Secure Your Love: The Importance of Drafting a Cohabitation Agreement for Unmarried Couples

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Marriage is one of the oldest institutions, but with an ever-evolving society, many people these days prefer not to be “tied down”. Instead of getting married, people simply move in with each other, build a life together, have children, buy property, and do business together. This arrangement is known as cohabitation.

There’s a perception amongst the public that if you live together for a certain period, you are regarded as being married and often refer to it as a “common law marriage”. This is entirely incorrect, and currently, South African law does not recognize cohabitation partners in precisely the same way as partners in a marriage. This often leaves one or both cohabitation partners in a difficult position once the relationship ends, especially when one partner stays home and raises the children while the other is employed.

Debt incurred during the subsistence of the relationship is another significant and potentially life-changing problem that arises at the termination of the relationship. Cohabitation partners often incur debt in the name of only one of the partners, with an informal arrangement amongst each other as to who pays for the debt monthly. At the termination of the relationship, the partner in whose name the debt has been incurred is usually left to pay the debt on their own, and at that stage, they simply cannot afford to pay for it.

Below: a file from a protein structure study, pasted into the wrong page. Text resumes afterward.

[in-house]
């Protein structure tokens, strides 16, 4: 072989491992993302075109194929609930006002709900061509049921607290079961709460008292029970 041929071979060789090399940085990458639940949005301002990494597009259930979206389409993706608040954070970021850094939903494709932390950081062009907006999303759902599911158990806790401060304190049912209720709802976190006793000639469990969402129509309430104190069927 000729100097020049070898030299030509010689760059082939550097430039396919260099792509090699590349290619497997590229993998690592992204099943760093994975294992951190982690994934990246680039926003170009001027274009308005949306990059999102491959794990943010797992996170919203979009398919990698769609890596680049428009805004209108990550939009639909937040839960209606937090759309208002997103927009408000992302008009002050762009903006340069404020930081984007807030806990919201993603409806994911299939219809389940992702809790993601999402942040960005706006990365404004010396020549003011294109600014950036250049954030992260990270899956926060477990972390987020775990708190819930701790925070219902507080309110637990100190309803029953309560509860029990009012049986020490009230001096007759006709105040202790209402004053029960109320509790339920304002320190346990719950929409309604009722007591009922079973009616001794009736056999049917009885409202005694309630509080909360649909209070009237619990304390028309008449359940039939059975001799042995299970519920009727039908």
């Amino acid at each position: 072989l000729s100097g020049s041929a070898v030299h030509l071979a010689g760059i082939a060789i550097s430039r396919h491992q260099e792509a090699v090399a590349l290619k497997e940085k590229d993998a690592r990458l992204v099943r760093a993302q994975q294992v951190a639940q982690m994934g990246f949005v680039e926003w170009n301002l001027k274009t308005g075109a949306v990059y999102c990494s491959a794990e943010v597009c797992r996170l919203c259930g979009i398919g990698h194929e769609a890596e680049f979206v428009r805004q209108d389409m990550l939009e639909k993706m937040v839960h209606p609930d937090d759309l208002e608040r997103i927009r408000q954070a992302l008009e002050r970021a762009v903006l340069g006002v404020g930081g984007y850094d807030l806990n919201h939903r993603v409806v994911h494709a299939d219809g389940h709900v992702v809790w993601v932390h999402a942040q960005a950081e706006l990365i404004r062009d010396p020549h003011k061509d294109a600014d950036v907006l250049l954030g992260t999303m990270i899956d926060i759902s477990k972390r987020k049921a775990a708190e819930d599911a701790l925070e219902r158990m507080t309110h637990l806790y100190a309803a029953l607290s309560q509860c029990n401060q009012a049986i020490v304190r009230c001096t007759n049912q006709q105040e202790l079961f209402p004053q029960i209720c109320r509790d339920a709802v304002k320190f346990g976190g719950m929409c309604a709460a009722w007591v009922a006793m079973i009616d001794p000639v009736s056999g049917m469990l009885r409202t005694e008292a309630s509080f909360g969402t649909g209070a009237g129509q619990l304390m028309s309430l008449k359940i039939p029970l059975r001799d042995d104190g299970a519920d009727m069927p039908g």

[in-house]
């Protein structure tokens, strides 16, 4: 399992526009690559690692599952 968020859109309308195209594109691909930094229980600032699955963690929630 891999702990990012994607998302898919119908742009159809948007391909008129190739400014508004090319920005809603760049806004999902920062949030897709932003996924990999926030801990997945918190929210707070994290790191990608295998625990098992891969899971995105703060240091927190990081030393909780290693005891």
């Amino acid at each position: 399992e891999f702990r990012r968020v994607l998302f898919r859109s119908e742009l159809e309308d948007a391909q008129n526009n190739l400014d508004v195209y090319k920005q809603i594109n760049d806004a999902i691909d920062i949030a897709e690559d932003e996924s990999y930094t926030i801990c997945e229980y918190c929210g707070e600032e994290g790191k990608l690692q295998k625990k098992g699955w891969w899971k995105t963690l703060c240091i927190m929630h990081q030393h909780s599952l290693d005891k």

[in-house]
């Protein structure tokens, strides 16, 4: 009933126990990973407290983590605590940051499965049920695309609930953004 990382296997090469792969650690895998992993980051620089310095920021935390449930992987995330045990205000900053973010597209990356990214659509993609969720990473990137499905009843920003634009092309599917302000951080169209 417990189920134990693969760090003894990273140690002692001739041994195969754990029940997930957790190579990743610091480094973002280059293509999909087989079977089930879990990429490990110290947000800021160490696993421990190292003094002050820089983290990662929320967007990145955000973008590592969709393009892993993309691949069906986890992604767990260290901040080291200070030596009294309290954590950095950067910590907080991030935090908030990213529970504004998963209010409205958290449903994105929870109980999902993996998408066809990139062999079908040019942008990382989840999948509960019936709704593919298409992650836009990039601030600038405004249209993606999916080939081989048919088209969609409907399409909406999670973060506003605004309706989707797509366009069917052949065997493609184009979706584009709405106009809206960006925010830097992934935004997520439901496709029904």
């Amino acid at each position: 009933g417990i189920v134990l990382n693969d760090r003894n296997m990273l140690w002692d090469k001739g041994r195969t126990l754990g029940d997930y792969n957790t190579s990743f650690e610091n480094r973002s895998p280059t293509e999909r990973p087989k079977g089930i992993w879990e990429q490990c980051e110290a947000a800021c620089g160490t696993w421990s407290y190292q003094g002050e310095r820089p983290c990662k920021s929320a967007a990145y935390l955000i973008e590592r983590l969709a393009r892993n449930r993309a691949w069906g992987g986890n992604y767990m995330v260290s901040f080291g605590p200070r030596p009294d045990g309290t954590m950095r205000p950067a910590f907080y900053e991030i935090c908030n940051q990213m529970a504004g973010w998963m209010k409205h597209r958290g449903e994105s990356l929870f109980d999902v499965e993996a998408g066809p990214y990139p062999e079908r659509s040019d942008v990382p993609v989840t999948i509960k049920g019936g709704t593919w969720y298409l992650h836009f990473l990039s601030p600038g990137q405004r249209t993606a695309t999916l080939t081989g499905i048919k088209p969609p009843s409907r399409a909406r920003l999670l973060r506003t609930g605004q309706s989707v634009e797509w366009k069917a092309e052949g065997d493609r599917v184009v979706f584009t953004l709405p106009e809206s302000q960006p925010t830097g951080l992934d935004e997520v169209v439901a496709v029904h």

Fortunately, some remedies are available to cohabitation partners to prevent these problems. The first, and perhaps most important, is that a cohabitation agreement be concluded between the parties. Such an agreement should regulate, amongst others, their financial responsibilities, property ownership, and the children. It is vital that the cohabitation agreement not only regulates the relationship’s subsistence but also what each party’s rights and responsibilities would be when the relationship is terminated.

It bears mentioning that the law is continuously evolving to keep up with the moral standards of society. In December 2021, the Constitutional Court confirmed that life partners may now inherit from each other where one partner died intestate (i.e., without a will). In the past, only married couples could inherit from their partner’s intestate estate. You would, however, still need to prove that you were indeed in a permanent life partnership.

To avoid a magnitude of problems and costly litigation at the termination of the relationship, either by choice or by death, it is recommended that partners sign a well-drafted cohabitation agreement and a will.

You may download our free template of a cohabitation agreement here. If you require assistance with drafting a will, click here.

Est-Marie McCallaghan, Van Velden-Duffey Inc

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